This policy document is what allows Lambda to scan and update your database. The default policy does most of the work for you. However, because you are scanning and updating your table, you must add the Scan and Update actions to the list of allowable methods. Scroll through the policy to find the default dynamodb actions, and then add dynamodb:Scan and dynamodb:UpdateItem to the list:

  "Version": "2012-10-17",
  "Statement": [
      "Effect": "Allow",
      "Action": [
      "Resource": [
      "Effect": "Allow",
      "Action": [
      "Resource": "*"

12. Choose Allow to save the modified policy. You will be returned to the Lambda Configure function page.
13. You should see your new role in the Role drop-down list. Choose your new role.

Consider locking your “Resource” fields to the appropriate ARNs of your resources. For this demo, a wildcard (*) will allow the access you need.

14. In the Advanced settings section, leave the settings at their defaults, and then choose Next.
15. On the Review page, review your function details, and then choose Create function.

Your function is now created, and is ready to be associated with the stream for your table.

Stream Configuration

Now that you’ve created your Lambda function, you need to associate it with a DynamoDB stream.

To associate a Lambda function with a stream

  1. On your DynamoDB dashboard, choose your table, and then choose the Streams tab within your table properties.
  2. Select the stream for the table you’ve created, and then choose Associate Lambda Function.
  3. Choose the function you created from the Select a Lambda Function drop-down list, select Trim Horizon as the starting point, and set your batch size. Changes to your table can be sent in batches to your Lambda function. Your desired batch size can be anywhere from 1 to 10,000 events. For this voting app, I have set the batch size to “50”, meaning the Lambda function will retrieve a maximum of 50 events at a time from DynamoDB. You can adjust your batch size according to your needs.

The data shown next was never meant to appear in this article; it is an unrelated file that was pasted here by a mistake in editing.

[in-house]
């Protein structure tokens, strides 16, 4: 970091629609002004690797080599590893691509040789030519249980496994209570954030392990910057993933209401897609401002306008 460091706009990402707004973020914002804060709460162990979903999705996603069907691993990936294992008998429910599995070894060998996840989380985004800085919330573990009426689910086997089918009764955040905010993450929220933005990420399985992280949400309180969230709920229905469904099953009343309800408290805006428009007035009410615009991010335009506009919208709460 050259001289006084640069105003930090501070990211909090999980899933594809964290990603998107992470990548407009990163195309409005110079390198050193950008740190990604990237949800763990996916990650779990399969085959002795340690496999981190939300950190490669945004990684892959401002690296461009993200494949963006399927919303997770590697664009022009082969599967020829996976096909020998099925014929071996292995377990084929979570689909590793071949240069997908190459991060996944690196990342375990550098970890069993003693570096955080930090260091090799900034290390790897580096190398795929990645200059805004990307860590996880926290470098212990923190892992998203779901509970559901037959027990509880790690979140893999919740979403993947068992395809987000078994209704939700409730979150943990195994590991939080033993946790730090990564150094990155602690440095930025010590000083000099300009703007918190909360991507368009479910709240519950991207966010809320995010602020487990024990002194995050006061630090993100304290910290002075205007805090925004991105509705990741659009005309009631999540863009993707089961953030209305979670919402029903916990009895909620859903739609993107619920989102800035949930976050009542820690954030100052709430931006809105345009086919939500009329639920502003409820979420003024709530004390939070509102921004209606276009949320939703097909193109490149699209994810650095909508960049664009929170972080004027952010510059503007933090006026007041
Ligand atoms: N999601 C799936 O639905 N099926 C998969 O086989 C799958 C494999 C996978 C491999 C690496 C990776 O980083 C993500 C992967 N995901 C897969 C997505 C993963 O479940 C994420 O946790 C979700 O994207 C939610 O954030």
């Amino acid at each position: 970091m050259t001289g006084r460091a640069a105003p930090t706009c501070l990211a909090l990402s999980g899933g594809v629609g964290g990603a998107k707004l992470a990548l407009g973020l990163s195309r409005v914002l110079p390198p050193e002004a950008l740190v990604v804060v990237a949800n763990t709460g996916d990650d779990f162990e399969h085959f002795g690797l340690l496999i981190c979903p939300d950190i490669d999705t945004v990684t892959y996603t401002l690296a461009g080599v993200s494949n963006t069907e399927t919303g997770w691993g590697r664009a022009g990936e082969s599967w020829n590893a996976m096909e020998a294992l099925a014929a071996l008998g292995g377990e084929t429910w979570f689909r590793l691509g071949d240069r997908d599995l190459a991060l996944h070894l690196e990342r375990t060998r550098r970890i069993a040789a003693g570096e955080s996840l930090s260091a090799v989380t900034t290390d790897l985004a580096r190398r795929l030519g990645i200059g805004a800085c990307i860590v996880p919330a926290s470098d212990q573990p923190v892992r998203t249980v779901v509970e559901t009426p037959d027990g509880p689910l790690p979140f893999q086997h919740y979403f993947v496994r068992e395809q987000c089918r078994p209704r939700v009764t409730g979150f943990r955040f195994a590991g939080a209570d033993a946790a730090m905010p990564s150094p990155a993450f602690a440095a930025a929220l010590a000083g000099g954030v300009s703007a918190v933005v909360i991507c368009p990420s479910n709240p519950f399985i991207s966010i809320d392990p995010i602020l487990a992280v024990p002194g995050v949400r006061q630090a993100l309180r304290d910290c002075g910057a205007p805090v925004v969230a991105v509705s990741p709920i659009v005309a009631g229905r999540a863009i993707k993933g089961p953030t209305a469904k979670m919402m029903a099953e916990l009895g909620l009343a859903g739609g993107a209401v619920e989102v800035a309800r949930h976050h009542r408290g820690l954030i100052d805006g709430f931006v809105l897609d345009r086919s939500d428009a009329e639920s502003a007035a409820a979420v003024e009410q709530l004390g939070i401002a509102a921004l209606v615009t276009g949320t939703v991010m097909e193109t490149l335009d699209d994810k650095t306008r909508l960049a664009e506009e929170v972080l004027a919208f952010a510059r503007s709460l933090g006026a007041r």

4. Choose Associate to associate the Lambda function with the stream. Now, whenever updates are made to your table, DynamoDB Streams will notify your Lambda function.

Creating Your Dashboard

You now have a web server running to receive votes from text messages, a DynamoDB table to store them in, and a DynamoDB stream to notify a Lambda function, which adds the total amount of votes for each color and writes to an aggregate table.

Our application uses the AWS SDK for JavaScript to retrieve the results from the aggregates table and display them as a graph on the dashboard. As discussed in part one of this blog series, you could also write the vote results to a file, place it in an Amazon S3 bucket, and read the data from there. For apps with low traffic, this approach is acceptable, but for apps where you expect a high volume of traffic, and subsequently many rapid writes to your data file, you will want to take advantage of the aggregates table shown here, in part two. For more information about PUT-intensive S3 performance, see Request Rates and Performance Considerations.

Now, you need to add in the HTML, JavaScript, and CSS to create your dashboard. Feel free to use the source from our demo,, and place the content in your S3 bucket. Your entire application should have a structure similar to the following screenshot.

HTML, JavaScript, and CSS for dasboard

In part one of this series, we enabled static website hosting on our demo bucket. You can do the same for yours by following these simple instructions. Then, test your app by either texting a vote to your Twilio number, or manually adding or changing an entry for a color inside your DynamoDB aggregates table.

Congratulations! You now have a responsive dashboard that updates itself as changes are made to DynamoDB.


In this series, we saw the power of DynamoDB Streams when used in conjunction with AWS Lambda. While adding data from text messages might seem like a trivial example, you can see how using DynamoDB Streams and Lambda to act on data from multiple sources greatly simplifies your need to write separate code to handle those multiple sources of input. You learned how to provision your DynamoDB tables and scale throughput as your traffic demands. With the knowledge you’ve learned here, you can apply similar techniques to more interesting projects. We can’t wait to see what you come up with!

Follow us: @AWSstartups